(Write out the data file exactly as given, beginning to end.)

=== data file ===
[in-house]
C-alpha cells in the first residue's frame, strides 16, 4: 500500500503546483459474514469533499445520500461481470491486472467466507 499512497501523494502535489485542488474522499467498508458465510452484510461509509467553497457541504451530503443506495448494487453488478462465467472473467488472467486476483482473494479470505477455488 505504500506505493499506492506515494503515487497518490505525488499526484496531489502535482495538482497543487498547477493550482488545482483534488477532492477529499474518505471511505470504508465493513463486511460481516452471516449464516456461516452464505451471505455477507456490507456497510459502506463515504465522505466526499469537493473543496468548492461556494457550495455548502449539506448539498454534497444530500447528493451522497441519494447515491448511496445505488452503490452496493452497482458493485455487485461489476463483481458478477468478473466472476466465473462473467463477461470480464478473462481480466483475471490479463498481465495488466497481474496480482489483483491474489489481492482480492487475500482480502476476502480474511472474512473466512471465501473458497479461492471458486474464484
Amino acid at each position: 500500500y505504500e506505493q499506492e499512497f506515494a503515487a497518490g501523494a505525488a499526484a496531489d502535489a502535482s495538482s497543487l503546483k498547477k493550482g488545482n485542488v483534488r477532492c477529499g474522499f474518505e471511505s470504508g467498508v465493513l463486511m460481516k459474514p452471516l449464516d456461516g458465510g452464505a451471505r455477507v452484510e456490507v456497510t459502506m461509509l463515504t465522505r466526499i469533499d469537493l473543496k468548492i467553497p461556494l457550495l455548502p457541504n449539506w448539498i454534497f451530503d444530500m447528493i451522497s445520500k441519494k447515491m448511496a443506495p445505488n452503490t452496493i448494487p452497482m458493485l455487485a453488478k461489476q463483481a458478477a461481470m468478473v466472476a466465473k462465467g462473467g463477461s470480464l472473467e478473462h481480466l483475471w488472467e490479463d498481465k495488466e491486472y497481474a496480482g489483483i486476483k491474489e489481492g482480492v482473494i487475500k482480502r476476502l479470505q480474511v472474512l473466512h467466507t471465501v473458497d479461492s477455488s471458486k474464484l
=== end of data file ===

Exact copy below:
[in-house]
C-alpha cells in the first residue's frame, strides 16, 4: 500500500503546483459474514469533499445520500461481470491486472467466507 499512497501523494502535489485542488474522499467498508458465510452484510461509509467553497457541504451530503443506495448494487453488478462465467472473467488472467486476483482473494479470505477455488 505504500506505493499506492506515494503515487497518490505525488499526484496531489502535482495538482497543487498547477493550482488545482483534488477532492477529499474518505471511505470504508465493513463486511460481516452471516449464516456461516452464505451471505455477507456490507456497510459502506463515504465522505466526499469537493473543496468548492461556494457550495455548502449539506448539498454534497444530500447528493451522497441519494447515491448511496445505488452503490452496493452497482458493485455487485461489476463483481458478477468478473466472476466465473462473467463477461470480464478473462481480466483475471490479463498481465495488466497481474496480482489483483491474489489481492482480492487475500482480502476476502480474511472474512473466512471465501473458497479461492471458486474464484
Amino acid at each position: 500500500y505504500e506505493q499506492e499512497f506515494a503515487a497518490g501523494a505525488a499526484a496531489d502535489a502535482s495538482s497543487l503546483k498547477k493550482g488545482n485542488v483534488r477532492c477529499g474522499f474518505e471511505s470504508g467498508v465493513l463486511m460481516k459474514p452471516l449464516d456461516g458465510g452464505a451471505r455477507v452484510e456490507v456497510t459502506m461509509l463515504t465522505r466526499i469533499d469537493l473543496k468548492i467553497p461556494l457550495l455548502p457541504n449539506w448539498i454534497f451530503d444530500m447528493i451522497s445520500k441519494k447515491m448511496a443506495p445505488n452503490t452496493i448494487p452497482m458493485l455487485a453488478k461489476q463483481a458478477a461481470m468478473v466472476a466465473k462465467g462473467g463477461s470480464l472473467e478473462h481480466l483475471w488472467e490479463d498481465k495488466e491486472y497481474a496480482g489483483i486476483k491474489e489481492g482480492v482473494i487475500k482480502r476476502l479470505q480474511v472474512l473466512h467466507t471465501v473458497d479461492s477455488s471458486k474464484l